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Bell's inhaler, EpiPen, bus driver, Scottsville bills advance

Several bills from Del. Rob Bell, R-Albemarle received committee and subcommittee endorsements this week.

Among those bills is HB 860, which would authorize school nurses to stock Albuterol inhalers at the school and would authorize them to administer the medication to students in emergencies. Under current law, school nurses only can administer asthma inhalers if the student has a prescription and provides the medication.

The bill, which was requested by Albemarle County school nurses, passed unanimously through the Health, Welfare and Institutions Committee on Tuesday and now heads to the full House for a vote.

On Wednesday, HB 351 received unanimous support from the Education Committee and has been referred to the Appropriations Committee. The bill was suggested by an Albemarle County Public Schools official and seeks to make it possible for schools to re-hire retired employees as bus drivers.

Under current law, once retired, a state employee’s retirement benefits are suspended if they return to work as a state employee, according to a news release from Bell’s office. Virginia law already includes a “critical shortages” exception for teachers of certain designated subject matters, and HB 351 would allow for a similar designation for school bus drivers where there is a critical shortage.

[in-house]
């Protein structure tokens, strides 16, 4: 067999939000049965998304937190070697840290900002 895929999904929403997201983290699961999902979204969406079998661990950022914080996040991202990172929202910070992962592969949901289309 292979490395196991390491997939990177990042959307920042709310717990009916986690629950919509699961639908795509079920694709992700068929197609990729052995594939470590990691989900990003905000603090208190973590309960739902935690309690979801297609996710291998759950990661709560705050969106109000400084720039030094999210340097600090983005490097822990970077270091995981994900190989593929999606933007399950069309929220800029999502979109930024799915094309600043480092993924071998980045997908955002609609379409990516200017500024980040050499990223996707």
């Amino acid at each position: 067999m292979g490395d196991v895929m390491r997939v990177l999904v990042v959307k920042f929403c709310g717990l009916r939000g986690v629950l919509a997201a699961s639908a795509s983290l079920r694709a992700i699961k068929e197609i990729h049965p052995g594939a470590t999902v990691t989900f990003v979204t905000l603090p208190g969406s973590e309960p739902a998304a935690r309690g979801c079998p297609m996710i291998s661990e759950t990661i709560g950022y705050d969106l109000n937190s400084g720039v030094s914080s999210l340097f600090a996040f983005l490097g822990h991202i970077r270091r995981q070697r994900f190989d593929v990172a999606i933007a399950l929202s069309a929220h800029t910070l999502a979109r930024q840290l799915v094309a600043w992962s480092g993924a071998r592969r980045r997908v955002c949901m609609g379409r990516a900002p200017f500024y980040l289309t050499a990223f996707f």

“There is a desperate need for bus drivers,” Bell said in the release. “Meanwhile, a large number of retired school employees are qualified and would be happy to help. This bill would enable schools to hire them back without impacting their retirement benefits.”

On Thursday, Scottsville Mayor Nancy Gill and Town Administrator Matt Lawless traveled to Richmond to testify in favor of Bell’s HB 345, which would update the town’s charter, according to a release. Among other changes, the bill would establish staggered elections so that half of the Town Council would be elected on alternating terms.

The bill unanimously passed the House Counties, Cities and Towns Subcommittee.

On Friday, the education committee unanimously endorsed HB 999, which would require public schools that stock EpiPens to have an employee available to access and administer the drug during school hours. The employee must be adequately trained in EpiPen use and be able to access any locked storage container maintained by the school.

“This bill was brought to me by a constituent who wanted to make sure that EpiPens are always accessible if the school has them in the office,” Bell said in a release. “The school nurse is certainly the most qualified person to administer epinephrine, but the nurse may not always be available. Especially in smaller schools or in an emergency, it is important that someone else be able to get to the EpiPen and administer it to the student.”


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